|Dev: Tecmo Koei, Nintendo|
|Release: April 13, 2012|
|Screen Resolution: N/A||Blood, Violence, Suggestive Themes|
by Sean Engemann
The Nintendo 3DS is rife with many atypical applications designed to spur the creativity of developers. Augmented Reality, gyroscopic controls, touchscreens, and camera functions are all becoming standardized components on portable devices, but when their original purpose is contorted for a specific theme, it brings something fresh and enticing to gamers. Spirit Camera: The Cursed Memoir does exactly that, creating a survival horror that puts you (and I mean you personally) in the center of the nightmare. Making strong use of the system's AR software, spirits come to life in your own surroundings. There are extremely clever ideas in Spirit Camera, but sadly a brief adventure and little replay value makes you crave more for your money.
The hero and setting are you and your home (or wherever you're playing), respectively. A sixteen-page book called the "diary of faces" has somehow made its way to you (hint: it's in the game case if you forgot to look), and is full of disturbing imagery and scrawled pages. Legend has it that if the blank first page suddenly displays text, a curse has been placed upon you and you are doomed to have your face ripped off by a malevolent and mysterious woman in black.
Near the beginning of the game you meet a trapped soul named Maya, who guides you throughout the journey, trying to find answers herself and help rescue the past readers of the diary who have failed to exorcise the curse and met a gruesome demise.
The game does a terrific job of shifting the action and context of gameplay. At one point the screen becomes the hallways of a haunted house, but inspecting your surroundings requires physically turning the 3DS, which translates into your first-person perspective responding accordingly in the game. This was one of the more engrossing control aspects, and it was very easy to suspend disbelief and feel like you were in the creepy halls. Then you're suddenly back in reality, but the spirit of Maya has joined you, floating beside you in your own home. She'll warn you of an approaching threat, which could be a sinister spirit that has also breached the boundaries of your home. It is then your job to locate that spirit in the room (also by physically turning the system), hold the specter in view of the screen to fill a power meter, and then take a picture with 3DS, which in the game is transformed into a camera called the Camera Obscura, a special device able to penetrate the supernatural dimension and damage its evil dwellers.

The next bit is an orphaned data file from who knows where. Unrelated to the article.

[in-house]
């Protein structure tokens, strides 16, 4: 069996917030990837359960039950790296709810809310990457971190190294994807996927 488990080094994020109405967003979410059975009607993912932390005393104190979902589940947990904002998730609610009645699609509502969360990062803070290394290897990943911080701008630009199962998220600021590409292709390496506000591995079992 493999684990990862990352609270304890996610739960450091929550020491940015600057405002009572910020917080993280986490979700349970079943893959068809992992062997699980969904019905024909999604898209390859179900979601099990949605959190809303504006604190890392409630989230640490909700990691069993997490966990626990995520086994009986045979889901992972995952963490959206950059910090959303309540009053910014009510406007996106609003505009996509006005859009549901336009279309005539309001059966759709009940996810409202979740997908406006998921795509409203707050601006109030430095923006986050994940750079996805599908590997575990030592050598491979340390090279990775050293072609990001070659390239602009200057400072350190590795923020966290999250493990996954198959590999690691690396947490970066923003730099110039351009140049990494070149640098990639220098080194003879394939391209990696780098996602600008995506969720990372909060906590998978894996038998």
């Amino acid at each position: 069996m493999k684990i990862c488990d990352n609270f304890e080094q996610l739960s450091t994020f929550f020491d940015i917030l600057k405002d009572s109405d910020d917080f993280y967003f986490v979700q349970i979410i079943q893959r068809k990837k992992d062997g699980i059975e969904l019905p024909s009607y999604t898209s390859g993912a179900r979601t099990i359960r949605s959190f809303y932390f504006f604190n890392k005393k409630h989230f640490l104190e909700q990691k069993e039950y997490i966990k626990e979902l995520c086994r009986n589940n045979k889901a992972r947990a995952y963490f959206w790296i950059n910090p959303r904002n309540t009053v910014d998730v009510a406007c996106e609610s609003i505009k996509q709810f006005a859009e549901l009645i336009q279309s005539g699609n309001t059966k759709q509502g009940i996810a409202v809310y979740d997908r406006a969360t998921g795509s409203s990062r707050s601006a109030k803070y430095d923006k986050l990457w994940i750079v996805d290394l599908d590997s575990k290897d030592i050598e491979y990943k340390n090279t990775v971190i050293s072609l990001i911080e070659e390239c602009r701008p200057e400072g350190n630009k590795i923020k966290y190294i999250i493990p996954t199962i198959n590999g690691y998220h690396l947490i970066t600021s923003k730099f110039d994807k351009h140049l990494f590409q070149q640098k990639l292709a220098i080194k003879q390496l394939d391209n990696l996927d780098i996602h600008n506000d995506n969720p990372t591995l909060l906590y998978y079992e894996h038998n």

To find more clues about the curse and hopefully remove it, you must scrutinize the pages of the diary through the lens of the 3DS, which, like the AR games, come to life with different hair-raising animations. Sometimes you must play hide-and seek within the pages, or play a shell game with masks, or even defeat a zombie hand that reaches out from the page to attack (as displayed in the game's cover art).
These are all ingenious design permutations with a fresh feel, but each one of them has flaws. When inside the haunted house, you have full control of head movements but no control over walking. And it is a slow walk, with no sense of urgency. The same holds true when battling spirits. They may move around your living room and then move in close for an attack, but you have tons of time to build up a powerful shot at them. You never feel a sense of dread over the fact that you may not point and click in time. The puzzles throughout the story are remedial at best, with mundane consequences. You simply die and try the puzzle again, but it's nothing you'll feel worried about.
Of course the biggest flaw is that there's simply not enough content. The story can be completed in just a couple of hours and the minigame diversions won't hold your attention much afterwards. Haunted Visions let's you play around with the camera function in different ways, such as turning your friends into spirits that attack you or taking pictures with some evil backdrops pasted in. Cursed Pages takes the puzzles found in the story mode and adds a few extra levels of difficulty. They're all cool little extras, but "little" is still the predominant adjective.
Another major issue is the handholding from Maya throughout the story's entirety. She guides you and commentates as a method of narration, but aside from a couple of multiple-choice answers, the progression is completely linear. Also, should you happen to get stumped, she always has a helpful hint to keep the ball rolling. Now, I realize that the Teen rating targets a younger audience looking for a horror thrill, but the coddling here borderlines on demeaning. The game adds a couple different lenses as you progress (giving the screen a different color scheme) and has you manipulate the diary at times, turning it around, sticking your hand between it and the camera, or tilting it, but these clever ideas are basically one-trick ponies.
The overall aesthetic takes on an Eastern style, which works for setting the mood, but is obviously not designed for realism. As such, you'll never truly immerse yourself in the game, since the art design is clearly anime-based. The immersion is lessened still by the fact that this game must be played in a lighted room. This may be a flaw due to the hardware requirements, but for a horror game, you'd much rather play in darkness.